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Selling (out) low

Posted by Eric Wilbur, Boston.com Staff  September 27, 2012 09:07 AM

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If you think there’s any way the Red Sox will approach business any differently in the wake of this wretched 2012 season, do yourself a favor; stand in the mirror, whack your palm against your cheek, and wander away muttering nonsensical tributes to a hopeless future.

They still don’t get it, and never will. Despite being mocked for their overzealous marketing, duplicitous boasts, and disingenuous approach to a fan base too intelligent to buy their lies, the Red Sox continue to preach falsehoods, unfulfilled promises, and double talk fit for dirty politicians.

The Sox closed Fenway Park for 2012 last night in the way they most often did this season, losing to the Tampa Bay Rays, 4-2, before a distribution crowd that appeared about as passionate for baseball as a slug is for the treadmill. Sorry, folks, no SpookyWorld this year. The Ghost of the Die-Hard Red Sox fan out front should have told you.

There will be no playoffs either. That’s three years running, the longest stretch for Boston in a decade.

Still, 10 years ago, there was a guy named Pedro who gave you hope for the future, reason to trek to the ballpark every five days. That guy does not exist here. In 1992, Mo Vaughn and Roger Clemens gave the fandom faith. Those kinds of players aren’t on this team, a mismatch of immaturity and entitlement led by a boob whose time is about eight days and running.

That’s why it’s the worst team of our generation, just 17 months after being trumpeted “Best Team Ever.”

This may be news to the impervious Yawkey Way compound, but people have grown to loathe the Red Sox, not necessarily because of the on-field play, but because of a leadership that is lacking, clueless, and obstinate about the direction in which this franchise is headed. Bricks, plaques, and the sellout streak have become mocking clichés, yet the Red Sox continue to preach their authority with a denigrating voice that speaks to either their lack of respect for their client base or their denials of reality. Maybe it’s both.

President of Fenway Sports Group (you may know them from such other ventures as Liverpool, Roush Racing, and Lebron James) Sam Kennedy went on WGAM radio in New Hampshire Wednesday, and was asked by Matt Perrault about the honesty of the farcical sellout streak, something only fans of the Tooth Fairy and Great Pumpkin believe in these days.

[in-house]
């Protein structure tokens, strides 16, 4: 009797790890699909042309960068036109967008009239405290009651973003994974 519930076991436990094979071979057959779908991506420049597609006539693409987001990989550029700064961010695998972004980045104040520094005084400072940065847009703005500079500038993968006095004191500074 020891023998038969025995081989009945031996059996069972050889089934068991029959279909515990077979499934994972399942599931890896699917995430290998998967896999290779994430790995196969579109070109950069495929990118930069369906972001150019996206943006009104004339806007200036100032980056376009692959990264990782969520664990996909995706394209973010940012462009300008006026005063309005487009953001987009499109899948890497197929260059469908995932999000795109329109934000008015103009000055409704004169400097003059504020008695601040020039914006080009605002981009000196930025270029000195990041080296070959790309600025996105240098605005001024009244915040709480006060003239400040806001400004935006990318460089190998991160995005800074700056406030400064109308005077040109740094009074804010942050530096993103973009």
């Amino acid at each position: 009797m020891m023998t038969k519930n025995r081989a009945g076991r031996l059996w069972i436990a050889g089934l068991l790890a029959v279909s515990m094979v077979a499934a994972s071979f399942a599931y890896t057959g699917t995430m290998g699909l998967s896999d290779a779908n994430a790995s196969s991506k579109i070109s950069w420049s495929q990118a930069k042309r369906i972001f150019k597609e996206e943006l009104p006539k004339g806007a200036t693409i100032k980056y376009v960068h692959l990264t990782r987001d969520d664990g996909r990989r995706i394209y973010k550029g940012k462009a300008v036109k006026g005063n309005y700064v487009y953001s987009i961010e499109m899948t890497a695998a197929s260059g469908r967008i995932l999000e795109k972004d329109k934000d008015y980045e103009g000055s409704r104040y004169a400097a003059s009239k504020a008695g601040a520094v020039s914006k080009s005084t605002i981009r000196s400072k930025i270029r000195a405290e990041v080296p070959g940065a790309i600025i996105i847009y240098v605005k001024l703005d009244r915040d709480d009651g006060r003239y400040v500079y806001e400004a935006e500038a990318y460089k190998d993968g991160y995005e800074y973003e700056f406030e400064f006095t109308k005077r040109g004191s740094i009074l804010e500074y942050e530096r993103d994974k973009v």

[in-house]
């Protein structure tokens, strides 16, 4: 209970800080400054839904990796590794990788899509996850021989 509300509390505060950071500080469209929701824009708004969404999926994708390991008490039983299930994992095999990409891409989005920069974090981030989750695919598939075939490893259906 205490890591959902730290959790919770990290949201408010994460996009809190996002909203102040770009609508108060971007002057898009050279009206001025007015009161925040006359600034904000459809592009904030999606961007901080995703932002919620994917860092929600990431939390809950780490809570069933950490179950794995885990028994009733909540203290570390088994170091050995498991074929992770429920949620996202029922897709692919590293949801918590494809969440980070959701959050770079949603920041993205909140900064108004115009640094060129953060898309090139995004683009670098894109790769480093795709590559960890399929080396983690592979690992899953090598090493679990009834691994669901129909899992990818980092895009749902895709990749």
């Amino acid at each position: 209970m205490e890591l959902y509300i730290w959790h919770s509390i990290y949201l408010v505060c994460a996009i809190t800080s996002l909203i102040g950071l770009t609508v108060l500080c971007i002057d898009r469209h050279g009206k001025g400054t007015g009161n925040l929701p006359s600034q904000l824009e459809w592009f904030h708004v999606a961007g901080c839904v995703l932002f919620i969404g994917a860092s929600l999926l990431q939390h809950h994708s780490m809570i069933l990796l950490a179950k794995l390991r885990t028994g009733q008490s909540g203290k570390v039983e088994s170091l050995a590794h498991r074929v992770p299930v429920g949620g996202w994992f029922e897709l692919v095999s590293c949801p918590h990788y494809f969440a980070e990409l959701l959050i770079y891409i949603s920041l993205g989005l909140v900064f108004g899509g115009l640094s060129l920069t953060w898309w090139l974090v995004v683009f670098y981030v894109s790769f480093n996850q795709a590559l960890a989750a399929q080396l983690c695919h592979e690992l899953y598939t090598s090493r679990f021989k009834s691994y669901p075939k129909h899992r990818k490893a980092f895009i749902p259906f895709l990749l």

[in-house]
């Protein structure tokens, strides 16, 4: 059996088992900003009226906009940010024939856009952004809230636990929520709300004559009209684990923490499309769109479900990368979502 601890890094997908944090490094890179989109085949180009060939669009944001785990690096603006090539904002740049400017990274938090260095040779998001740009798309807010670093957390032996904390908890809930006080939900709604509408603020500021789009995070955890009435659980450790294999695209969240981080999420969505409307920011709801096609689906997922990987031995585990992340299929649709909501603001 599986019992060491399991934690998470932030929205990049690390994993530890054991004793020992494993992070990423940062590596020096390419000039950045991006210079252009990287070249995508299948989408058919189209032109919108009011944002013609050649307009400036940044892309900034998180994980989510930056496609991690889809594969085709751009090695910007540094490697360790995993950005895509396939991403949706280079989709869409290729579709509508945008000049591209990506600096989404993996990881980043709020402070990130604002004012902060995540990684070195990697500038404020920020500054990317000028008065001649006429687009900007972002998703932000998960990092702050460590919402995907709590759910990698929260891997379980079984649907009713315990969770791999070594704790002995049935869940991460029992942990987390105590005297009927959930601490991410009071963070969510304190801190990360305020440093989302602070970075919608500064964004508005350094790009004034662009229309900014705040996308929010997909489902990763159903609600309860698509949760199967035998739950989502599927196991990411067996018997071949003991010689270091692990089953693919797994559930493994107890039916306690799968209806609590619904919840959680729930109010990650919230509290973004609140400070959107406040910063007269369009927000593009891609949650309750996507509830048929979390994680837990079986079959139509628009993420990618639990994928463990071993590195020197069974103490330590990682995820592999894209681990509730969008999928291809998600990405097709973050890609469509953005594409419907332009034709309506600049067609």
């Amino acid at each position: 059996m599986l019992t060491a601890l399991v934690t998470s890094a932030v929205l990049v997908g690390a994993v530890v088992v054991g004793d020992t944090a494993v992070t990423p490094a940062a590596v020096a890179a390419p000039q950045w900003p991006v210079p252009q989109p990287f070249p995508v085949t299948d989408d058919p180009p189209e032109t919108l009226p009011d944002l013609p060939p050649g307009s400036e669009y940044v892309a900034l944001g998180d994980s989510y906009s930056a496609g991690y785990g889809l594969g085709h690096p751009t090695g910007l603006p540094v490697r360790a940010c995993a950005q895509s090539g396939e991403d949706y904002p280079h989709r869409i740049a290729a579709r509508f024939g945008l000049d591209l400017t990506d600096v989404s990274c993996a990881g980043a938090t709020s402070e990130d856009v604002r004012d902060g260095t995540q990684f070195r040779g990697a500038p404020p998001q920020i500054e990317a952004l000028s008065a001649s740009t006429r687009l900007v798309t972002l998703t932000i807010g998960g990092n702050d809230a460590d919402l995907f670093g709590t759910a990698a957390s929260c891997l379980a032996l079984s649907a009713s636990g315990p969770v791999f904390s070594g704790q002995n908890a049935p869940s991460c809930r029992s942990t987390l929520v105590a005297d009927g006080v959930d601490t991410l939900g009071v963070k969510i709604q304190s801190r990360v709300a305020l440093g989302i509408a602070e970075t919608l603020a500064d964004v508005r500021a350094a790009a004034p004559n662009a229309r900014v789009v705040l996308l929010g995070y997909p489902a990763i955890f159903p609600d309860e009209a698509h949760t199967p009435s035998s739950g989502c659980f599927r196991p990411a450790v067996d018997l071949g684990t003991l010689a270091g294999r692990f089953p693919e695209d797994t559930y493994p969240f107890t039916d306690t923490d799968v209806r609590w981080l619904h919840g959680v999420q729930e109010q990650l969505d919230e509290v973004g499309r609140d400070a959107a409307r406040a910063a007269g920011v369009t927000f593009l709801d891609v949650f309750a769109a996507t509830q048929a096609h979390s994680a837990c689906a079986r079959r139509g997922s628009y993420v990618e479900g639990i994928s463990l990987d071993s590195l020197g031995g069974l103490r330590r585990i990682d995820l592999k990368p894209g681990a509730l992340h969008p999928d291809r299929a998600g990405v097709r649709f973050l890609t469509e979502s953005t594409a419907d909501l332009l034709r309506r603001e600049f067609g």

“I think it’s more important to two other constituents,” Kennedy said. “First of all the fans, I think it’s something that fans are proud of. It’s something that is a great point of pride to be a Red Sox fan. To know that this ballpark is full night in, night out for nine years is something that doesn’t happen other places.”

No, Sam, pride is being a fan of a team that is not a complete and utter joke. Top to bottom.

The Red Sox are a nationwide punching line. For all this ownership has done over the past 10 years (John Henry is keeping count) it has run New England’s beloved franchise into the dirt, not only because of ridiculous personnel decisions, but because of a lack of respect for its fan base. Eight years ago, the players’ motto was “Why not us?” Today, the corporation’s motto is “Lie, cheat, steal.”

Speaking of the members of the 2004 team, about half of them were on hand Tuesday night for the transparent eighth anniversary of their World Series win, a celebration attended by about a third of the distribution crowd and seemingly thrown together by a front office thirsting for a reminder of the past. Not so, according to Kennedy.

“I find it absolutely hilarious that people would find it odd,” he said. “It’s the most important team in the history of the Boston Red Sox and we’ve been planning these celebrations for about two years.

“Some snarky media members have gotten that wrong.”

Oh.

Here’s an idea, Sam. Instead of planning lame pregame ceremonies with Chuck Steinberg (who wasn’t here two years ago) maybe concentrate on fielding a competitive baseball team. Maybe instead of trying to figure out the next way you can swindle some of the most loyal fans in baseball, you don’t toss millions of dollars at the next-best free agent because it just so happens to be days from “Christmas at Fenway.” Maybe you don’t constantly force those other “separate” FSG ventures down our throats until we’re numb to the product for which we were actually passionate.

Because that’s what Red Sox fans have become, dull to the franchise we all held dear. Immediate success can have that effect of assumption of a fan base, but nobody has ever taken it to the level as these relentless swindlers.

The Red Sox don’t return to Fenway until April, presumably re-tooled and with John Farrell in tow. Maybe they will be better. Maybe.

The franchise on the whole though? It has no hope. It really doesn't. It is stuck in its own vortex of obliviousness and all-knowing duplicity.

Fenway Park sold out last night. It won’t be the last time. Wake me when it’s not a lie.

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About the Author

Eric Wilbur is a Boston.com sports columnist who is still in awe of what Dana Kiecker pulled off that one time in Toronto. He lives in the Boston area with his wife and three children. Comments and suggestions for the best Buffalo wing spots are encouraged.

Contact Eric Wilbur by e-mail or follow him on Twitter.

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